International Cities Day: What to Read!
For World Cities Day 2019, we asked a few PEAK researchers about their favourite books on cities - academic or non-academic,fiction or non-fiction and how they feel these books influence their work.
I recommend the following book: Green Metropolis by David Owen.
This book provides clear evidence on how key urban planning decisions can advance sustainability. It is a remarkable contribution because it uses a sharp narrative about every day urban living that is both captivating to a general audience and valuable for technical readers. Its three key lessons include expansive illustrations about the positive externalities of (1) living in smaller homes; (2) living closer to work/entertainment/education; and (3) driving less and walking/cycling/or using public transit more.
In City Adrift-A short biography of Bombay Naresh Fernandes maps Bombay’s trajectory from an island city to one of India’s largest Metropolis. He traces the evolution of the city from the original ‘Bombay’ to a contemporary ‘Mumbai’ with examples such as the gradual dismantling of the textile mills, the changing real-estate fabric, the rapidly expanding infrastructure, the environmental degradation and the widening gap between the poor and the rich, among others.The book is a relevant read, especially for the PEAK team as the perils of urbanisation continue to be similar across cities, though the scale and nature of it may vary. With anecdotes and historical facts, the author provides a deep understanding of the becoming and unbecoming of a city.
I've chosen The Invisible Killer by Gary Fuller. The relevance of this book rests on it being a fabulous journey through the history of air pollution (the main pollutants, ways to measure them, main policy actions to curb them) written in an accessible way, interesting for both long-time experts and people who have never read anything on air pollution. It highlights the importance of this environmental threat in cities today, and it finishes with a series of policy actions that can be taken to reduce pollution around the globe.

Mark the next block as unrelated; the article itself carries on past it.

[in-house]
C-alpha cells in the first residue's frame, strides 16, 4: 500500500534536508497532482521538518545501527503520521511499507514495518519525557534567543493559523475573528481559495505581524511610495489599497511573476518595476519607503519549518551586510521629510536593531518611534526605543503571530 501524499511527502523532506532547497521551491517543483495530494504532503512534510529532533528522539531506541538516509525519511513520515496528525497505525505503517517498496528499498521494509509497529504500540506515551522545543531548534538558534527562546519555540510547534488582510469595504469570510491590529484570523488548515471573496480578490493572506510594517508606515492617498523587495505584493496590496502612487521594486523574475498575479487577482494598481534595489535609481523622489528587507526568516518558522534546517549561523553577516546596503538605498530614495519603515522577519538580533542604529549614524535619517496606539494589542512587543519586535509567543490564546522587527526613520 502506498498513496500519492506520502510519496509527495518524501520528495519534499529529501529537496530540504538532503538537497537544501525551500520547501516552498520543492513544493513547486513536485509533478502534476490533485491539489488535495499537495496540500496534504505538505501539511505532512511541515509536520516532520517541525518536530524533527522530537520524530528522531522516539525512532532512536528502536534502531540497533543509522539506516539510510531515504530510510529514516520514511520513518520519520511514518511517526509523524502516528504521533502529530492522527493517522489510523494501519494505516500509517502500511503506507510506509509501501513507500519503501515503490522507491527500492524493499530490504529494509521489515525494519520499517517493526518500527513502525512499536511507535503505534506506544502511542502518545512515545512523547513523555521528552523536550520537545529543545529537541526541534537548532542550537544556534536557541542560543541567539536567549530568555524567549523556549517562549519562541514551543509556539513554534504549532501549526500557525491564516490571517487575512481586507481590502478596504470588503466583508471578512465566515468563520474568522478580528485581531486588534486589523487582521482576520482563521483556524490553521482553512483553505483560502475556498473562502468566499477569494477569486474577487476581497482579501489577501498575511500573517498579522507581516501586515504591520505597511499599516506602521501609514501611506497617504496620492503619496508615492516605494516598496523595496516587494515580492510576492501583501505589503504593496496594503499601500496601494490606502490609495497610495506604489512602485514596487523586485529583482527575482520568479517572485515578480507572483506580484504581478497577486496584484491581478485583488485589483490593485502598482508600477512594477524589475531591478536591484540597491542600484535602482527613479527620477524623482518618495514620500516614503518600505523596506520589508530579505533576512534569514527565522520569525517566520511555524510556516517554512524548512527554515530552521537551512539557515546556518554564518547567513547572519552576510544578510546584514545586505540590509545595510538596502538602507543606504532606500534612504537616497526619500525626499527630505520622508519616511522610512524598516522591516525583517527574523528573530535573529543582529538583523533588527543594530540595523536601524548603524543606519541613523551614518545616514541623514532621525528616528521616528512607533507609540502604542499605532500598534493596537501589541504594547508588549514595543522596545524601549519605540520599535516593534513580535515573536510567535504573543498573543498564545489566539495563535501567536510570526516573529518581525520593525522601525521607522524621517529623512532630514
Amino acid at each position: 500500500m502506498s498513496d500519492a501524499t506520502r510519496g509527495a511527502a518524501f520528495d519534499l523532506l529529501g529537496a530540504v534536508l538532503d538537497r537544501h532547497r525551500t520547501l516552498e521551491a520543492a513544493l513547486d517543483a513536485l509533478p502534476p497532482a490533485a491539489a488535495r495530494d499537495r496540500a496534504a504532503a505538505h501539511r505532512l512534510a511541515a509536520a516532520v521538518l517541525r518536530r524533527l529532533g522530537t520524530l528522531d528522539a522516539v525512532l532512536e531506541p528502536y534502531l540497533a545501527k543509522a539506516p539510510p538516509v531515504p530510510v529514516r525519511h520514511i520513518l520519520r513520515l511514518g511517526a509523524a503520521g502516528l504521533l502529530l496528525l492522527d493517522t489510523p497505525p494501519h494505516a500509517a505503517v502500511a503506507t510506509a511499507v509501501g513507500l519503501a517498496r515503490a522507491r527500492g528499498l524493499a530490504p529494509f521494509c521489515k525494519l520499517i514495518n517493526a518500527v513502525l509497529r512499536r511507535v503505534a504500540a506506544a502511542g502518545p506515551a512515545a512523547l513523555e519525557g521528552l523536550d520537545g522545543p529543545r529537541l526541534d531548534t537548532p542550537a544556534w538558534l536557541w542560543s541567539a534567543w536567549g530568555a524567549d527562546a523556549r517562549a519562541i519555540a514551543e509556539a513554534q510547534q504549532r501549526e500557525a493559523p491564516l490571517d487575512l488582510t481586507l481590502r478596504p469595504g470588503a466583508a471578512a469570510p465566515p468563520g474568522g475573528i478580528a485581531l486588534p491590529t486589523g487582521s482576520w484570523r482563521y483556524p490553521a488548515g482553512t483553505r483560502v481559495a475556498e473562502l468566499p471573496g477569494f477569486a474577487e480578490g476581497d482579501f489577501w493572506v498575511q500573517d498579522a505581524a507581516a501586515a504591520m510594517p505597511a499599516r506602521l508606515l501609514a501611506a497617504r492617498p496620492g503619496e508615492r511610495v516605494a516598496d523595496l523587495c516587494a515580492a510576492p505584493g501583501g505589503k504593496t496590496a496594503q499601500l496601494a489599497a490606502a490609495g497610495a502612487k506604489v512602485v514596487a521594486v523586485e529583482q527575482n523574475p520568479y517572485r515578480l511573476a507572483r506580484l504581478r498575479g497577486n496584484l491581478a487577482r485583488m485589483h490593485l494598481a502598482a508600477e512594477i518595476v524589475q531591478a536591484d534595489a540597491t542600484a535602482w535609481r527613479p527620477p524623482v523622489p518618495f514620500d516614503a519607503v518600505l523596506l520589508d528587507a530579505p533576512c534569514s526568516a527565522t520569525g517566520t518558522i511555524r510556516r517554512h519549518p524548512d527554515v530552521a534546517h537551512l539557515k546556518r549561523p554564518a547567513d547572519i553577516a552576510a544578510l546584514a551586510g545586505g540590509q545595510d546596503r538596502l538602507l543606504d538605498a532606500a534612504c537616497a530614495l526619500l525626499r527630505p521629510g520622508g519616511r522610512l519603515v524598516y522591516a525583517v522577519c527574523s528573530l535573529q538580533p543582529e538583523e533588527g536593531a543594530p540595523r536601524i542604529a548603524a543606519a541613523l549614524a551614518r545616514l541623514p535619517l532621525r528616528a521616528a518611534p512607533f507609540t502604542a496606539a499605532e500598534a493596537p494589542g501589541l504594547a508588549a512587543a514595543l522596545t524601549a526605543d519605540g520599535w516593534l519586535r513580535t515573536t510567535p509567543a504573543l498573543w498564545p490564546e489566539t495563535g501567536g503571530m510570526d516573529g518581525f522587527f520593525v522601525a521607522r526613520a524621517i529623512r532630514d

For our PEAK researchers, this is also an interesting look at the policy decisions that were taken, how some of them were more effective than others, and how these lessons can be applied to other urban development issues. In times when the air pollution discussion is dominated by climate change, this reminds us that local pollutants have for decades caused millions of deaths around the globe and are continuing to do so.
The City and the City by China Miéville is my choice. This book is all about the interaction between urban form and social behaviour.
It all starts with some routine detective work: Inspector Borlu investigates a murder case in his city, Besźel, after the corpse of a foreign student is found, but soon afterwards he realizes that this case is complicated by the fact that the murder appears to have been committed in the rival city of Ul Qoma. Although both cities occupy the same physical space, interactions between them are strictly forbidden, and citizens must learn to "unsee" everything that doesn't belong to their own city. The juxtaposed cities allow the author to sharply explore the themes of identity, belonging, authority and migration in a very original and captivating manner.